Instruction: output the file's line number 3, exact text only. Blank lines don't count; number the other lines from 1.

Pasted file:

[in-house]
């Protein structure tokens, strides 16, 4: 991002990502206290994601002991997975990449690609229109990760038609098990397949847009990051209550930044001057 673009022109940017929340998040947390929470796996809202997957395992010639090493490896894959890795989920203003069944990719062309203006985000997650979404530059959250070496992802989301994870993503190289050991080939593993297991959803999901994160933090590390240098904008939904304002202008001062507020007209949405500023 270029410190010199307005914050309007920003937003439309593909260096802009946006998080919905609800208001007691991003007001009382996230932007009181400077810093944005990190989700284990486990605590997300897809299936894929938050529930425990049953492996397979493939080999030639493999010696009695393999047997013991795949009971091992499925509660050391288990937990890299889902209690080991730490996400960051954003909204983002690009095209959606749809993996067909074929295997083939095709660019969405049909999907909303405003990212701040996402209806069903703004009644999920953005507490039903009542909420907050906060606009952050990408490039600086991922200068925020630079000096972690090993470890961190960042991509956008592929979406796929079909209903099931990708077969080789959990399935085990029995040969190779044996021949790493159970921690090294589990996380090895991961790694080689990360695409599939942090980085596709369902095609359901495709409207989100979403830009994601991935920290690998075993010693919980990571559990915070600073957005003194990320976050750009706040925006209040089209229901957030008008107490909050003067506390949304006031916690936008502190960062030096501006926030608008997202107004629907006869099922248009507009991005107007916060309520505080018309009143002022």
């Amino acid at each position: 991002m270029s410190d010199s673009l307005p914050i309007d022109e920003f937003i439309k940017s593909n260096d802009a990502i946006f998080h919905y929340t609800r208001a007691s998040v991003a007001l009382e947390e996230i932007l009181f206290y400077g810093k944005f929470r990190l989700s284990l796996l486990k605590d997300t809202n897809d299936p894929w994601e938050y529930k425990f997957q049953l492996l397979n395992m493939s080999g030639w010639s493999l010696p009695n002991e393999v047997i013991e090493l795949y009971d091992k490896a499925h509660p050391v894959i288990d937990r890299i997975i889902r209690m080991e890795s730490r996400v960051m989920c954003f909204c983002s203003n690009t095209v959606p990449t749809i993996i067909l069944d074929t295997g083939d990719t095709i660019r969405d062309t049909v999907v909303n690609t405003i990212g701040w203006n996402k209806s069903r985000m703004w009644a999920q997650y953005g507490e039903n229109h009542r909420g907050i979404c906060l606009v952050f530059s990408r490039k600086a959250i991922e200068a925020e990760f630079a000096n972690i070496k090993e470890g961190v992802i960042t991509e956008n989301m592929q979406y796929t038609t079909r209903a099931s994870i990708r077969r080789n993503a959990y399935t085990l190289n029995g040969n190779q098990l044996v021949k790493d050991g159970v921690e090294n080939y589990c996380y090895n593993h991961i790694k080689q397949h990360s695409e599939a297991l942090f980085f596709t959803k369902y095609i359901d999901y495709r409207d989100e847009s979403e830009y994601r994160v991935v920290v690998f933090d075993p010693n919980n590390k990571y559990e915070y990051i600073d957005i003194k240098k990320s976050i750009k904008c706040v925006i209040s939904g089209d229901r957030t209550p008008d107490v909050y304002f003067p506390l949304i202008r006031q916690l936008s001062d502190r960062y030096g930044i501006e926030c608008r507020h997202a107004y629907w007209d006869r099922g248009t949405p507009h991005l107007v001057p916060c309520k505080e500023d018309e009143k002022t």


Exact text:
């Amino acid at each position: 991002m270029s410190d010199s673009l307005p914050i309007d022109e920003f937003i439309k940017s593909n260096d802009a990502i946006f998080h919905y929340t609800r208001a007691s998040v991003a007001l009382e947390e996230i932007l009181f206290y400077g810093k944005f929470r990190l989700s284990l796996l486990k605590d997300t809202n897809d299936p894929w994601e938050y529930k425990f997957q049953l492996l397979n395992m493939s080999g030639w010639s493999l010696p009695n002991e393999v047997i013991e090493l795949y009971d091992k490896a499925h509660p050391v894959i288990d937990r890299i997975i889902r209690m080991e890795s730490r996400v960051m989920c954003f909204c983002s203003n690009t095209v959606p990449t749809i993996i067909l069944d074929t295997g083939d990719t095709i660019r969405d062309t049909v999907v909303n690609t405003i990212g701040w203006n996402k209806s069903r985000m703004w009644a999920q997650y953005g507490e039903n229109h009542r909420g907050i979404c906060l606009v952050f530059s990408r490039k600086a959250i991922e200068a925020e990760f630079a000096n972690i070496k090993e470890g961190v992802i960042t991509e956008n989301m592929q979406y796929t038609t079909r209903a099931s994870i990708r077969r080789n993503a959990y399935t085990l190289n029995g040969n190779q098990l044996v021949k790493d050991g159970v921690e090294n080939y589990c996380y090895n593993h991961i790694k080689q397949h990360s695409e599939a297991l942090f980085f596709t959803k369902y095609i359901d999901y495709r409207d989100e847009s979403e830009y994601r994160v991935v920290v690998f933090d075993p010693n919980n590390k990571y559990e915070y990051i600073d957005i003194k240098k990320s976050i750009k904008c706040v925006i209040s939904g089209d229901r957030t209550p008008d107490v909050y304002f003067p506390l949304i202008r006031q916690l936008s001062d502190r960062y030096g930044i501006e926030c608008r507020h997202a107004y629907w007209d006869r099922g248009t949405p507009h991005l107007v001057p916060c309520k505080e500023d018309e009143k002022t």